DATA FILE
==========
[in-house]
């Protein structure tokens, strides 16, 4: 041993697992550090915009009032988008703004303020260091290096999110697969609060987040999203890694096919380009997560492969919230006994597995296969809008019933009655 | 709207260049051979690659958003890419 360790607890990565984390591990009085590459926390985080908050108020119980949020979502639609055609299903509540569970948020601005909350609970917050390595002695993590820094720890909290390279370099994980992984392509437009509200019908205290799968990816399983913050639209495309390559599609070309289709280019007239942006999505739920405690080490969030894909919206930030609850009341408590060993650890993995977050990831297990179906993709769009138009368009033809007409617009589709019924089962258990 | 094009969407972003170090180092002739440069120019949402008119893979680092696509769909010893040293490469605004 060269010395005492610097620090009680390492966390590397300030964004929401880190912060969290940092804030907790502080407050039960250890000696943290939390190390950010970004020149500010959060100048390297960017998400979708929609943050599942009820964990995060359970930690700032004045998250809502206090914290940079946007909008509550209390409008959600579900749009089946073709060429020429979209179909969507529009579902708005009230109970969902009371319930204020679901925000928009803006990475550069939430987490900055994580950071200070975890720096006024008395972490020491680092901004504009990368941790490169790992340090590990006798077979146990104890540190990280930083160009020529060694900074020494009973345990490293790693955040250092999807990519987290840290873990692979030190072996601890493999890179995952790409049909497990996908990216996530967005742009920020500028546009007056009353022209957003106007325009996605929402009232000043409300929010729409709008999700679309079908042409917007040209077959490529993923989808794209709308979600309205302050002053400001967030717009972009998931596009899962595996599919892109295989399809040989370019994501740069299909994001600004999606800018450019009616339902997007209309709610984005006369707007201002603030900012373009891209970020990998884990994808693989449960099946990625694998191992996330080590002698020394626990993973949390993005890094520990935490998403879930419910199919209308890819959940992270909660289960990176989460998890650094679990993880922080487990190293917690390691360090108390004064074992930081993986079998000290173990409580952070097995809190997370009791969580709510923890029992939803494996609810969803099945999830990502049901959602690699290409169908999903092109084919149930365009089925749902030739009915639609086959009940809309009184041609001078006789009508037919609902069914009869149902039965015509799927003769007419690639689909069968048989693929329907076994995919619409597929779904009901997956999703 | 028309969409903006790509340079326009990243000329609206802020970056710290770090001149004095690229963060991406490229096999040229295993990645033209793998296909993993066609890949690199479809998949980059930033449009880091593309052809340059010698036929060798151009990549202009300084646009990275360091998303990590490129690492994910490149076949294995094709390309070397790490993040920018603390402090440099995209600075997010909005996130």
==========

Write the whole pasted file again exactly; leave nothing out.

[in-house]
């Protein structure tokens, strides 16, 4: 041993697992550090915009009032988008703004303020260091290096999110697969609060987040999203890694096919380009997560492969919230006994597995296969809008019933009655 | 709207260049051979690659958003890419 360790607890990565984390591990009085590459926390985080908050108020119980949020979502639609055609299903509540569970948020601005909350609970917050390595002695993590820094720890909290390279370099994980992984392509437009509200019908205290799968990816399983913050639209495309390559599609070309289709280019007239942006999505739920405690080490969030894909919206930030609850009341408590060993650890993995977050990831297990179906993709769009138009368009033809007409617009589709019924089962258990 | 094009969407972003170090180092002739440069120019949402008119893979680092696509769909010893040293490469605004 060269010395005492610097620090009680390492966390590397300030964004929401880190912060969290940092804030907790502080407050039960250890000696943290939390190390950010970004020149500010959060100048390297960017998400979708929609943050599942009820964990995060359970930690700032004045998250809502206090914290940079946007909008509550209390409008959600579900749009089946073709060429020429979209179909969507529009579902708005009230109970969902009371319930204020679901925000928009803006990475550069939430987490900055994580950071200070975890720096006024008395972490020491680092901004504009990368941790490169790992340090590990006798077979146990104890540190990280930083160009020529060694900074020494009973345990490293790693955040250092999807990519987290840290873990692979030190072996601890493999890179995952790409049909497990996908990216996530967005742009920020500028546009007056009353022209957003106007325009996605929402009232000043409300929010729409709008999700679309079908042409917007040209077959490529993923989808794209709308979600309205302050002053400001967030717009972009998931596009899962595996599919892109295989399809040989370019994501740069299909994001600004999606800018450019009616339902997007209309709610984005006369707007201002603030900012373009891209970020990998884990994808693989449960099946990625694998191992996330080590002698020394626990993973949390993005890094520990935490998403879930419910199919209308890819959940992270909660289960990176989460998890650094679990993880922080487990190293917690390691360090108390004064074992930081993986079998000290173990409580952070097995809190997370009791969580709510923890029992939803494996609810969803099945999830990502049901959602690699290409169908999903092109084919149930365009089925749902030739009915639609086959009940809309009184041609001078006789009508037919609902069914009869149902039965015509799927003769007419690639689909069968048989693929329907076994995919619409597929779904009901997956999703 | 028309969409903006790509340079326009990243000329609206802020970056710290770090001149004095690229963060991406490229096999040229295993990645033209793998296909993993066609890949690199479809998949980059930033449009880091593309052809340059010698036929060798151009990549202009300084646009990275360091998303990590490129690492994910490149076949294995094709390309070397790490993040920018603390402090440099995209600075997010909005996130």